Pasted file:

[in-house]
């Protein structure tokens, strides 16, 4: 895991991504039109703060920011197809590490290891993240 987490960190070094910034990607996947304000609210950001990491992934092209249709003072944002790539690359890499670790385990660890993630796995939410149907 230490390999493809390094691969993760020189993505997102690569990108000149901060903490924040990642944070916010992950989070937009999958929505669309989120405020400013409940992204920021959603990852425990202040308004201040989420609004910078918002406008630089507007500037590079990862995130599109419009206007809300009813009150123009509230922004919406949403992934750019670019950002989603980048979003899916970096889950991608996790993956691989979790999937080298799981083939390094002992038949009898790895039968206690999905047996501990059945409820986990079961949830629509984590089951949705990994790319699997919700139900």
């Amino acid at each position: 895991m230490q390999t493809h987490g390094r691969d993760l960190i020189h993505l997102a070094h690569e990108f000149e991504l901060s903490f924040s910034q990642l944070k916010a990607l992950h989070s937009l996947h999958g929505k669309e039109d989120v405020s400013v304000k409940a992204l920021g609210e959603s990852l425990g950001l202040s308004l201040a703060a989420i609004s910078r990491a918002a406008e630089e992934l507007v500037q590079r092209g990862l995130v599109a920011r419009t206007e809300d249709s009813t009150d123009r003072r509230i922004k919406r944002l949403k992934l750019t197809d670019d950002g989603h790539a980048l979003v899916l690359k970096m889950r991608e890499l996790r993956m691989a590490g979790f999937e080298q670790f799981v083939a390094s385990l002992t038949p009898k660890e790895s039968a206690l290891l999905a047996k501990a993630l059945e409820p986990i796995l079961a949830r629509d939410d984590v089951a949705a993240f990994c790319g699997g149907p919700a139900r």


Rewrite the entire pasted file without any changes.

[in-house]
């Protein structure tokens, strides 16, 4: 895991991504039109703060920011197809590490290891993240 987490960190070094910034990607996947304000609210950001990491992934092209249709003072944002790539690359890499670790385990660890993630796995939410149907 230490390999493809390094691969993760020189993505997102690569990108000149901060903490924040990642944070916010992950989070937009999958929505669309989120405020400013409940992204920021959603990852425990202040308004201040989420609004910078918002406008630089507007500037590079990862995130599109419009206007809300009813009150123009509230922004919406949403992934750019670019950002989603980048979003899916970096889950991608996790993956691989979790999937080298799981083939390094002992038949009898790895039968206690999905047996501990059945409820986990079961949830629509984590089951949705990994790319699997919700139900």
């Amino acid at each position: 895991m230490q390999t493809h987490g390094r691969d993760l960190i020189h993505l997102a070094h690569e990108f000149e991504l901060s903490f924040s910034q990642l944070k916010a990607l992950h989070s937009l996947h999958g929505k669309e039109d989120v405020s400013v304000k409940a992204l920021g609210e959603s990852l425990g950001l202040s308004l201040a703060a989420i609004s910078r990491a918002a406008e630089e992934l507007v500037q590079r092209g990862l995130v599109a920011r419009t206007e809300d249709s009813t009150d123009r003072r509230i922004k919406r944002l949403k992934l750019t197809d670019d950002g989603h790539a980048l979003v899916l690359k970096m889950r991608e890499l996790r993956m691989a590490g979790f999937e080298q670790f799981v083939a390094s385990l002992t038949p009898k660890e790895s039968a206690l290891l999905a047996k501990a993630l059945e409820p986990i796995l079961a949830r629509d939410d984590v089951a949705a993240f990994c790319g699997g149907p919700a139900r």